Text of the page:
- Pat Barker's Regeneration Trilogy and the Freudianization of Shell Shock
Pat Barker's Regeneration trilogy, published in the early 1990s, has played a part in current interest in the shell shock of the First World War. Of the three books, Regeneration itself, published in 1991, has been the most popular, and a film adaptation was released in 1997. The novel Regeneration focuses on Siegfried Sassoon's protest against the war in 1917 and his treatment by Dr. William H. R. Rivers at Craiglockhart War Hospital. A "talking cure" practiced by Rivers is contrasted with the more brutal, though also effective, methods of doctors such as Lewis Yealland, who is shown shocking a mute soldier back into speech through "faradization." Rivers is presented by Barker as a kindly worker of miracles, the doctor who can make men mentally fit to return to the front without causing them physical pain. The contrast between the two methods of treatment is shown dramatically in a key scene of both the book and the film, where Rivers is an uncomfortable spectator of Yealland's treatment, which appears to be near to torture. Barker's depiction of Rivers's methods as thoughtful, respectful, and gentle to the patient are accompanied by many references to his interest in Sigmund Freud's work—there are four in the first fifty pages alone (Regeneration 29, 31, 46, 47). These references contribute to a general impression that shell shock, or war neurosis as it was called in psychoanalytic circles, provided the [End Page 237] ground on which a modernly gendered and psychotherapeutic approach to mental illness first became influential in Britain. In her author's note to the first volume, Barker cites Eric Leed's No Man's Land: Combat and Identity in World War I (1979) and Elaine Showalter's The Female Malady (1987) as "texts which contain stimulating discussions of 'shell-shock'" (251). However, a new generation of British historians is reassessing Showalter's thesis: Tracey Loughran has shown that the majority of doctors who treated shell shock brought to it a pre-Freudian, evolutionary understanding of the mind in which traumatized men were infantilized rather than feminized.1
In the context of these debates, I suggest that Freudianism, and psychotherapy in general, has been overemphasized as a factor in the historical and literary interpretation of shell shock. The phenomenon of shell shock, along with the variety of methods used to treat it, might, alternatively, be interpreted in terms of the Foucauldian category of "unreason." Barker's eloquent and influential trilogy, in drawing heavily on the Showalter school of thought, has contributed to a Freudianization of shell shock and is, therefore, a good starting place for considering these general issues.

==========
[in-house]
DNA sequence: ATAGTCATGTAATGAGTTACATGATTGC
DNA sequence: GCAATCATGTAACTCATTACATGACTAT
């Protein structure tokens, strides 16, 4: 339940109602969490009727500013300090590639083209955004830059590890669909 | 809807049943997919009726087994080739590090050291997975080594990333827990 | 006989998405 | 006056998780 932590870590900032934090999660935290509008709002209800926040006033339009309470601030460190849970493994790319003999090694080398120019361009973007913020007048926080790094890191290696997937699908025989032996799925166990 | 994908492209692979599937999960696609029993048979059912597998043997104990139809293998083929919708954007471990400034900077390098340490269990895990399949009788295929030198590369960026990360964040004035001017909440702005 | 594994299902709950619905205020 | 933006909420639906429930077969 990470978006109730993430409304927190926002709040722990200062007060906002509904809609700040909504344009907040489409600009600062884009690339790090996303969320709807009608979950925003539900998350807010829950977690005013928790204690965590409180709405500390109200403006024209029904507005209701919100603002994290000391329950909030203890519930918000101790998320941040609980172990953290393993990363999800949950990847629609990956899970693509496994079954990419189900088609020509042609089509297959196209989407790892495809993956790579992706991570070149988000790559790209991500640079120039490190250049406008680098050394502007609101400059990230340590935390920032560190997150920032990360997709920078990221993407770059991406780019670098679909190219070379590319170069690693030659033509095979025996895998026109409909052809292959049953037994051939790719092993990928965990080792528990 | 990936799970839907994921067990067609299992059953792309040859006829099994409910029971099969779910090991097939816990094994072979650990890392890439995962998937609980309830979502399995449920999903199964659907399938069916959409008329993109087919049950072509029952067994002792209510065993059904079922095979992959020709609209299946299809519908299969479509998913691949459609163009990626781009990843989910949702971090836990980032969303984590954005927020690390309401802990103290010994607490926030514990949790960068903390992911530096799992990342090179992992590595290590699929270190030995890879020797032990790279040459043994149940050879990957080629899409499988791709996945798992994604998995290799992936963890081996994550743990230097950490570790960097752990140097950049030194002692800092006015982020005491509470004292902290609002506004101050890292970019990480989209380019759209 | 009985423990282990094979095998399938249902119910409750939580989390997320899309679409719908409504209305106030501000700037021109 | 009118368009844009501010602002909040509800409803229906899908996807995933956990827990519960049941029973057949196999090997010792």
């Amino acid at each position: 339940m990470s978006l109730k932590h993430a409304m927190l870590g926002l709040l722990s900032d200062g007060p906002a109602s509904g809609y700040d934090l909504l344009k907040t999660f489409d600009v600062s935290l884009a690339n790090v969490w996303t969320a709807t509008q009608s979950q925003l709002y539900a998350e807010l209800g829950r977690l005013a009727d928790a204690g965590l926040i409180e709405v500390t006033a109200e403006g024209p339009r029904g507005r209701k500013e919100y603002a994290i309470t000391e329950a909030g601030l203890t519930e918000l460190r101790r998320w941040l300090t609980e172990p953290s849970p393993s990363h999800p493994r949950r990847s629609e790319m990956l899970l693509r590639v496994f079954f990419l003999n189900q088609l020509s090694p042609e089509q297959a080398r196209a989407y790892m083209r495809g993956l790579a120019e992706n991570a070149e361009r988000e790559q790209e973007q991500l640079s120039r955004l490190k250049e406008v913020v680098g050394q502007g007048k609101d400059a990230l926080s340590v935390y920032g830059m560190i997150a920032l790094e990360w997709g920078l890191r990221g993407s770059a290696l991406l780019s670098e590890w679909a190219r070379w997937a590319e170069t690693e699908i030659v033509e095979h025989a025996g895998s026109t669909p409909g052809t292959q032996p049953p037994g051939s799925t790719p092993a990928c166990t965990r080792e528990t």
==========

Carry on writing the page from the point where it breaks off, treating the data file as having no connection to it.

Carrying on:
Michel Foucault suggested that Freud was "the first to open up once again the possibility for reason and unreason to communicate in the danger of a common language" (Mental Illness 69). For Foucault, unreason can be found in the wisdom of the fool—for instance, in the literature of the early modern period. The insights that come from extremes of emotion—such as being in love, or possessed by vengeance, or transformed by a mystical experience—have their own truths in earlier cultures. Foucault argues in Madness and Civilization that in the eighteenth century, in Western Europe, the truths of unreason increasingly became rejected, and reason took over. An opposition, which had not existed before, between reason and unreason developed, and those who persisted in being "unreasonable" were pathologized. Unreason was converted into a medical problem, a psychiatric [End Page 238] problem, and those who suffered from it were locked up, first in public hospitals, then in lunatic asylums. Psychiatry, in which reason speaks about madness, is for Foucault part of this monologue: it can exist only because the communication between reason and unreason has, in general terms, gone. Bearing this argument in mind, I turn to Regeneration, the first novel of the trilogy, which provides Barker's account of Siegfried Sassoon's protest against the war and his subsequent treatment for shell shock and nervous breakdown.
Foucault's argument throws some light on the much-discussed episode of Sassoon's protest against...